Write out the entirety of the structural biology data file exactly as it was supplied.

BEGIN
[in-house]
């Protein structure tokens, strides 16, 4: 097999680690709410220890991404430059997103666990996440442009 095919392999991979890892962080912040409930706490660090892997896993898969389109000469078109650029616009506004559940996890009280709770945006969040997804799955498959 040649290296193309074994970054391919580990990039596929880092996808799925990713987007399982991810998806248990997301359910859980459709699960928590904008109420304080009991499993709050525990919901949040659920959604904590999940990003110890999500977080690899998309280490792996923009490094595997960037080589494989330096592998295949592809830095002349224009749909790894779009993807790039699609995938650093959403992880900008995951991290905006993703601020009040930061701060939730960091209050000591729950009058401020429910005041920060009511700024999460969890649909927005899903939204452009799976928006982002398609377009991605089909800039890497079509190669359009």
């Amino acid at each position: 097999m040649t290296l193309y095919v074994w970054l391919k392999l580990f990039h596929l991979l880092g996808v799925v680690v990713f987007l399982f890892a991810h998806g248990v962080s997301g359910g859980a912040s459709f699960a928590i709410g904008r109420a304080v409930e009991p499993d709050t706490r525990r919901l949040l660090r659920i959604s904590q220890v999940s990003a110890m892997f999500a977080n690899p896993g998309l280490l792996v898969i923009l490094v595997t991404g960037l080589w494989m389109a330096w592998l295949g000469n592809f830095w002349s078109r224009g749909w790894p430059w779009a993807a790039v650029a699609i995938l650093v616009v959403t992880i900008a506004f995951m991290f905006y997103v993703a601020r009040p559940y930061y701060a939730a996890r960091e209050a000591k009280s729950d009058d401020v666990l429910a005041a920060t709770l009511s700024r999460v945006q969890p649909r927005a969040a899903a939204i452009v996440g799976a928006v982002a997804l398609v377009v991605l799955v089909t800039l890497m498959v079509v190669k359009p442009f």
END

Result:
[in-house]
């Protein structure tokens, strides 16, 4: 097999680690709410220890991404430059997103666990996440442009 095919392999991979890892962080912040409930706490660090892997896993898969389109000469078109650029616009506004559940996890009280709770945006969040997804799955498959 040649290296193309074994970054391919580990990039596929880092996808799925990713987007399982991810998806248990997301359910859980459709699960928590904008109420304080009991499993709050525990919901949040659920959604904590999940990003110890999500977080690899998309280490792996923009490094595997960037080589494989330096592998295949592809830095002349224009749909790894779009993807790039699609995938650093959403992880900008995951991290905006993703601020009040930061701060939730960091209050000591729950009058401020429910005041920060009511700024999460969890649909927005899903939204452009799976928006982002398609377009991605089909800039890497079509190669359009």
């Amino acid at each position: 097999m040649t290296l193309y095919v074994w970054l391919k392999l580990f990039h596929l991979l880092g996808v799925v680690v990713f987007l399982f890892a991810h998806g248990v962080s997301g359910g859980a912040s459709f699960a928590i709410g904008r109420a304080v409930e009991p499993d709050t706490r525990r919901l949040l660090r659920i959604s904590q220890v999940s990003a110890m892997f999500a977080n690899p896993g998309l280490l792996v898969i923009l490094v595997t991404g960037l080589w494989m389109a330096w592998l295949g000469n592809f830095w002349s078109r224009g749909w790894p430059w779009a993807a790039v650029a699609i995938l650093v616009v959403t992880i900008a506004f995951m991290f905006y997103v993703a601020r009040p559940y930061y701060a939730a996890r960091e209050a000591k009280s729950d009058d401020v666990l429910a005041a920060t709770l009511s700024r999460v945006q969890p649909r927005a969040a899903a939204i452009v996440g799976a928006v982002a997804l398609v377009v991605l799955v089909t800039l890497m498959v079509v190669k359009p442009f």